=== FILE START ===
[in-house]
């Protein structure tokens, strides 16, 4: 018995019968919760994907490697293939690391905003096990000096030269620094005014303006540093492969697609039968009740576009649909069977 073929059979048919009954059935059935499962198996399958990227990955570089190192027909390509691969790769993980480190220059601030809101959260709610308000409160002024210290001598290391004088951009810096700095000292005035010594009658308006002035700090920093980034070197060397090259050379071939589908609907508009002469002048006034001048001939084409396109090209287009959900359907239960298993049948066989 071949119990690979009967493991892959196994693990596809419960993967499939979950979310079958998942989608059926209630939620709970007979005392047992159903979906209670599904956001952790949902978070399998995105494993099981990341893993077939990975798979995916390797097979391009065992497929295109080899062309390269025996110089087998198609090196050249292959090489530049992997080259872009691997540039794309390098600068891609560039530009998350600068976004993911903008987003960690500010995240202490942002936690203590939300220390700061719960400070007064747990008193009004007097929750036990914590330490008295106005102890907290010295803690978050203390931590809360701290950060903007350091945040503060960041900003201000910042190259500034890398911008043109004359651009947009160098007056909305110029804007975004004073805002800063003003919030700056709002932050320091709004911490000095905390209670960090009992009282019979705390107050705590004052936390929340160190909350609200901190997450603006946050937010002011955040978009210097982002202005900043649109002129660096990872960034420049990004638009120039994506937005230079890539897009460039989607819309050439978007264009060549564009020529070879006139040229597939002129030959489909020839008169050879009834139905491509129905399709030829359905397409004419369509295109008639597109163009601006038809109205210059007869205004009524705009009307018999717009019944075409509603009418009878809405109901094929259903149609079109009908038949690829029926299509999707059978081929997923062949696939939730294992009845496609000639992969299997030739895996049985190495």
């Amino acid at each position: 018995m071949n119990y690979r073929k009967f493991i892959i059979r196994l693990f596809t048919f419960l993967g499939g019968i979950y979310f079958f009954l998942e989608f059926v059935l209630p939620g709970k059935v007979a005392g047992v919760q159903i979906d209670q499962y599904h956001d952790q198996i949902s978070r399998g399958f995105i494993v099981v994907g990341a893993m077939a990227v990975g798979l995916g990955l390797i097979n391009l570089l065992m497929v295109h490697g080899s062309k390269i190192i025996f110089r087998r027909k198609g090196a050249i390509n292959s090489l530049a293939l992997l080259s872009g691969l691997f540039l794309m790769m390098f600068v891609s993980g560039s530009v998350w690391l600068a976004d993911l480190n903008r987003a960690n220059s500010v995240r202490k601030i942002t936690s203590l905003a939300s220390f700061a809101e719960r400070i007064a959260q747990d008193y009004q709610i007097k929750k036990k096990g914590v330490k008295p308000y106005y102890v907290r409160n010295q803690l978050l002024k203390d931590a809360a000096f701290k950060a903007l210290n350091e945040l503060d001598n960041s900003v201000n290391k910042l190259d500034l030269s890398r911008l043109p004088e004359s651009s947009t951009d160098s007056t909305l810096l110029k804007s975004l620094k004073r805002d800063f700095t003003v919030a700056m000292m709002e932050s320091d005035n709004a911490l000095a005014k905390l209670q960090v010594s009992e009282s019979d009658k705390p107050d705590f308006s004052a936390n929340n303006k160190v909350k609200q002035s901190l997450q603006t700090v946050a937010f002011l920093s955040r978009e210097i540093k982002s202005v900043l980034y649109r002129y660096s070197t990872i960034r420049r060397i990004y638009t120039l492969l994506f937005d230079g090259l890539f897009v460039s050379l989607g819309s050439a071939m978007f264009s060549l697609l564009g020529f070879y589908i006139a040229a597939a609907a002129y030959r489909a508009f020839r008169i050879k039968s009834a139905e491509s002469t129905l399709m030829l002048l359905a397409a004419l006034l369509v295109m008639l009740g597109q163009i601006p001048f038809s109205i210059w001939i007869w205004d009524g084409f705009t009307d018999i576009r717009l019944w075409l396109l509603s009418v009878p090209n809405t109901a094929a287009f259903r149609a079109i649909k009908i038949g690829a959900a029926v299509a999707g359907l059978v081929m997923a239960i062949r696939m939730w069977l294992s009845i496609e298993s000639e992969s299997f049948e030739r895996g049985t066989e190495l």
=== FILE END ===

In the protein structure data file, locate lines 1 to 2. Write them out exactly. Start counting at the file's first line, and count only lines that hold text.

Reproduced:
[in-house]
């Protein structure tokens, strides 16, 4: 018995019968919760994907490697293939690391905003096990000096030269620094005014303006540093492969697609039968009740576009649909069977 073929059979048919009954059935059935499962198996399958990227990955570089190192027909390509691969790769993980480190220059601030809101959260709610308000409160002024210290001598290391004088951009810096700095000292005035010594009658308006002035700090920093980034070197060397090259050379071939589908609907508009002469002048006034001048001939084409396109090209287009959900359907239960298993049948066989 071949119990690979009967493991892959196994693990596809419960993967499939979950979310079958998942989608059926209630939620709970007979005392047992159903979906209670599904956001952790949902978070399998995105494993099981990341893993077939990975798979995916390797097979391009065992497929295109080899062309390269025996110089087998198609090196050249292959090489530049992997080259872009691997540039794309390098600068891609560039530009998350600068976004993911903008987003960690500010995240202490942002936690203590939300220390700061719960400070007064747990008193009004007097929750036990914590330490008295106005102890907290010295803690978050203390931590809360701290950060903007350091945040503060960041900003201000910042190259500034890398911008043109004359651009947009160098007056909305110029804007975004004073805002800063003003919030700056709002932050320091709004911490000095905390209670960090009992009282019979705390107050705590004052936390929340160190909350609200901190997450603006946050937010002011955040978009210097982002202005900043649109002129660096990872960034420049990004638009120039994506937005230079890539897009460039989607819309050439978007264009060549564009020529070879006139040229597939002129030959489909020839008169050879009834139905491509129905399709030829359905397409004419369509295109008639597109163009601006038809109205210059007869205004009524705009009307018999717009019944075409509603009418009878809405109901094929259903149609079109009908038949690829029926299509999707059978081929997923062949696939939730294992009845496609000639992969299997030739895996049985190495």